vary in intensity with the condition and amount of coloring matter
and nrea present.

This peculiar ring of color has been considered to be the result of
the action of the acid on the coloring matters of the urine. Others
hold that it is in some way influenced by the formation of the nitrate
of urea, or it may be due to this formation of urea with the property
under these circumstances of taking up the coloring matter, as is the
■case with uric acid in urine.

The only objection to this last theory is that when the crystals of
nitrate of urea are formed in abundance at this border line, as occa-
sionally happens, they can be easily taken up by a pipette, mounted
upon a slide, and examined under the microscope. They are then
iouud to be devoid of all color, and are nothing but pure white crys-
tals. After they have all been removed by the pipette, or allowed to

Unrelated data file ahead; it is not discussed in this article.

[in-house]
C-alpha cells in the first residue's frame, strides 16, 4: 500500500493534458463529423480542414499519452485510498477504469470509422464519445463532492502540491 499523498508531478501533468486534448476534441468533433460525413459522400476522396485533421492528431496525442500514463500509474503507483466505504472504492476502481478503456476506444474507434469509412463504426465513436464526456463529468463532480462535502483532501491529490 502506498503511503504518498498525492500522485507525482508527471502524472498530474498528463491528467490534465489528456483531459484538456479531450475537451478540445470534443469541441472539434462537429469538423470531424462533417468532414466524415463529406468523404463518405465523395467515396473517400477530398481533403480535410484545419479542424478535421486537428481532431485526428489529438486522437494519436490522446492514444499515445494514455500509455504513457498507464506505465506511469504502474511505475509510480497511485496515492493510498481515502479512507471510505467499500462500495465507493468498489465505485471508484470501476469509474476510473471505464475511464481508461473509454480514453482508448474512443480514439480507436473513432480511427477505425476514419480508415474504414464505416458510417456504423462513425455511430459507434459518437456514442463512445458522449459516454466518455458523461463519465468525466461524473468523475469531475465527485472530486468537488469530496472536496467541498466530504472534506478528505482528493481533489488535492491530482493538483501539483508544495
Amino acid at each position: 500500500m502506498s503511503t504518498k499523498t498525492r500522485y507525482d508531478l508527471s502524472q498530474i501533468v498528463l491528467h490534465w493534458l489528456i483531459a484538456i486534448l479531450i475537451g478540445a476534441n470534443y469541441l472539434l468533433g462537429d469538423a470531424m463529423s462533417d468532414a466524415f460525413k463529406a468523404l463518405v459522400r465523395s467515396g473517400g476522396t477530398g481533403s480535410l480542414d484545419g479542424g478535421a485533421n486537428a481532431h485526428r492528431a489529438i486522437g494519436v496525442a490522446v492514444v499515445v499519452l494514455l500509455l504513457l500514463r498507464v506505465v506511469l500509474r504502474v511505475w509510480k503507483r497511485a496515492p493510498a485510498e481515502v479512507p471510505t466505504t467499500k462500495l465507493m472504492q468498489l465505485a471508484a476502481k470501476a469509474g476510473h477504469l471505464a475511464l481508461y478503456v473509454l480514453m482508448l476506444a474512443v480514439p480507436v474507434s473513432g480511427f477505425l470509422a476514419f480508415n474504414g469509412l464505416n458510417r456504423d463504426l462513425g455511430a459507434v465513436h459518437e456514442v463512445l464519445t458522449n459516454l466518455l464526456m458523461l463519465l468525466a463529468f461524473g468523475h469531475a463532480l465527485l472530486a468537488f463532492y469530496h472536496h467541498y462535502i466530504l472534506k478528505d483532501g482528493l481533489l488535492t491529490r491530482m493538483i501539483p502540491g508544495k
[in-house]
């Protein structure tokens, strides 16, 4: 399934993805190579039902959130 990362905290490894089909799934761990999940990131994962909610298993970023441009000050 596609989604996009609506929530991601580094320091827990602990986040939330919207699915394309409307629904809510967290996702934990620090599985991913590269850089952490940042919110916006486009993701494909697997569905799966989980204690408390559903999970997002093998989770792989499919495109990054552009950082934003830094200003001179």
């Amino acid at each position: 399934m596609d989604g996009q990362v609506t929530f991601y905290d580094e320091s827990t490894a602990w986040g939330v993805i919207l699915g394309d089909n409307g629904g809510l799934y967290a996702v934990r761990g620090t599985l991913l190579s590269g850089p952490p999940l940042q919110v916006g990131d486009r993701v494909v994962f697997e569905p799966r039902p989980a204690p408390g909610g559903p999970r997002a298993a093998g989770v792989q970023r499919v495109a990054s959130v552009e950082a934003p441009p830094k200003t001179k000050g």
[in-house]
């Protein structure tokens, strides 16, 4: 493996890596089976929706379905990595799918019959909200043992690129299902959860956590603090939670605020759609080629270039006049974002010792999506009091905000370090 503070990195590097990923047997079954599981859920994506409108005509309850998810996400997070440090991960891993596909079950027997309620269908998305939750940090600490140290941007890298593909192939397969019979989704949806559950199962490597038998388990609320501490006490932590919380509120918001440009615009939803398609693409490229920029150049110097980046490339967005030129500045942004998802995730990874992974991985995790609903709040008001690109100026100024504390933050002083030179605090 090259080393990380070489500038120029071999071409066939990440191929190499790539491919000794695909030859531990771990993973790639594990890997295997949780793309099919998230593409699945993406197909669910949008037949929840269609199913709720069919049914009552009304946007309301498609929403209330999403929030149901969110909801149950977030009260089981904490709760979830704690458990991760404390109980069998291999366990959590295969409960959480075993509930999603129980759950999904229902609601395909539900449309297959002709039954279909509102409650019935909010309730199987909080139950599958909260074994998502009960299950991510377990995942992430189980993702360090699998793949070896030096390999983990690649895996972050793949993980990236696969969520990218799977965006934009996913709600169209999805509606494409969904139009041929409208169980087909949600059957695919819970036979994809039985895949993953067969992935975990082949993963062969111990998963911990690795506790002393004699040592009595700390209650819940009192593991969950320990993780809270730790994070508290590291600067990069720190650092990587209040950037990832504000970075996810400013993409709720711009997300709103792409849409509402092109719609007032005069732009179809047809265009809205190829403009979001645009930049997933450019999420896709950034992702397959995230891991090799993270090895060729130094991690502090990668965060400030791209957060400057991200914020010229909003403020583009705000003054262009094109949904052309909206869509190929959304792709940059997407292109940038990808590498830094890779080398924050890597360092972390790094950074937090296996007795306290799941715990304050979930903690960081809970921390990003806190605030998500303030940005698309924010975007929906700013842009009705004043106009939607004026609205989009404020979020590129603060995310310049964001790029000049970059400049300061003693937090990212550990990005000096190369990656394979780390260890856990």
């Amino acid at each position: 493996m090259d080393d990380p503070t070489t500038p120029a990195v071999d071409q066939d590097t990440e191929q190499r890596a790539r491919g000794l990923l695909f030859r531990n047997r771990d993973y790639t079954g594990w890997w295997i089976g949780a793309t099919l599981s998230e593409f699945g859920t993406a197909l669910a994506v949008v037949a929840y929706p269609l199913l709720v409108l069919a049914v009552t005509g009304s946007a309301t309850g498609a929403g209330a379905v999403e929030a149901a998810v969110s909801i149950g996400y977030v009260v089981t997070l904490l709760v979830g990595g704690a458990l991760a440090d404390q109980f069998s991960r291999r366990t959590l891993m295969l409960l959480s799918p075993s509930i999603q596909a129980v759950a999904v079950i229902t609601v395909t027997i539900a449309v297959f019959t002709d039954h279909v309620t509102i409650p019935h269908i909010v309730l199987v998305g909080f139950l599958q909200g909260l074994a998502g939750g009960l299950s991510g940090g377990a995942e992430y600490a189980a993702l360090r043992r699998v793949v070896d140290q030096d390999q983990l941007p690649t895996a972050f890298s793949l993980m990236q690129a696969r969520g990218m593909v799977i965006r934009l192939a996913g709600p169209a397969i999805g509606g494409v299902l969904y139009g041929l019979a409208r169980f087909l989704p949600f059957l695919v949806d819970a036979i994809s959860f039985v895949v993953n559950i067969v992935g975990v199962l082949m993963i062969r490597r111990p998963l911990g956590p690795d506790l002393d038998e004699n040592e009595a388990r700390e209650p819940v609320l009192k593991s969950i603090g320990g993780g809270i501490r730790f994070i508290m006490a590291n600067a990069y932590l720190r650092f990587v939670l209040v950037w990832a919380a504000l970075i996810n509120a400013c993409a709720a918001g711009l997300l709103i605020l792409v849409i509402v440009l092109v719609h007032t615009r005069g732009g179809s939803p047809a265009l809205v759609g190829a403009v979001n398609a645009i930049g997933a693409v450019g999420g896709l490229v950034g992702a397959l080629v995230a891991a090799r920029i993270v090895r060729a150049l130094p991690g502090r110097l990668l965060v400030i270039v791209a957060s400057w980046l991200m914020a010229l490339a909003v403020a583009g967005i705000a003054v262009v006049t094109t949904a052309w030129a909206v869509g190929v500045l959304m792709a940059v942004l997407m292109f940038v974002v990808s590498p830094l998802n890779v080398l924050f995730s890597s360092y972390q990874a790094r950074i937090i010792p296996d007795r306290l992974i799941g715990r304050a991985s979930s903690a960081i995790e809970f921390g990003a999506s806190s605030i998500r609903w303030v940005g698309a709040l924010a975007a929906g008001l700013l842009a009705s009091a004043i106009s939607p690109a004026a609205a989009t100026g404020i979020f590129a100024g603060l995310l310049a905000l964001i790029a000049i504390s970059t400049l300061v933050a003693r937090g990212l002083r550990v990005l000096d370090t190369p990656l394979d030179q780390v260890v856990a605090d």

fall to the bottom of the tube, the color band still remains.

By others, it is held that this color band is due to the deposition of
acid urates, and it is also asserted that it is due to the formation of
hydrated uric acid. If the color band fell to the bottom with these
crystalline and solid substances, these theories might hold; but this
change appears to be the result of the action of the nitric acid upon
the coloring matter.



When the color line is not very marked and no cloud forms, and
albumin is present, a decided, delicate, and perfectly vrhite band is
formed on the surface of the acid between the two solutions. If the
urine is high colored and loaded with urates, a trace of albumin may
be obscured by them, or it may lead to the belief that the whole band
is albumin, and that it may be indicative of large quantities. This diffi-
culty may be, in a measure, obviated by gently heating the solution,
when the urates will disappear and the white film of albumin become
somewhat more distinct.

Heller has advised the use of a somewhat larger dish, with slanting
edges, instead of the test-tube. The urine flowing out upon a larger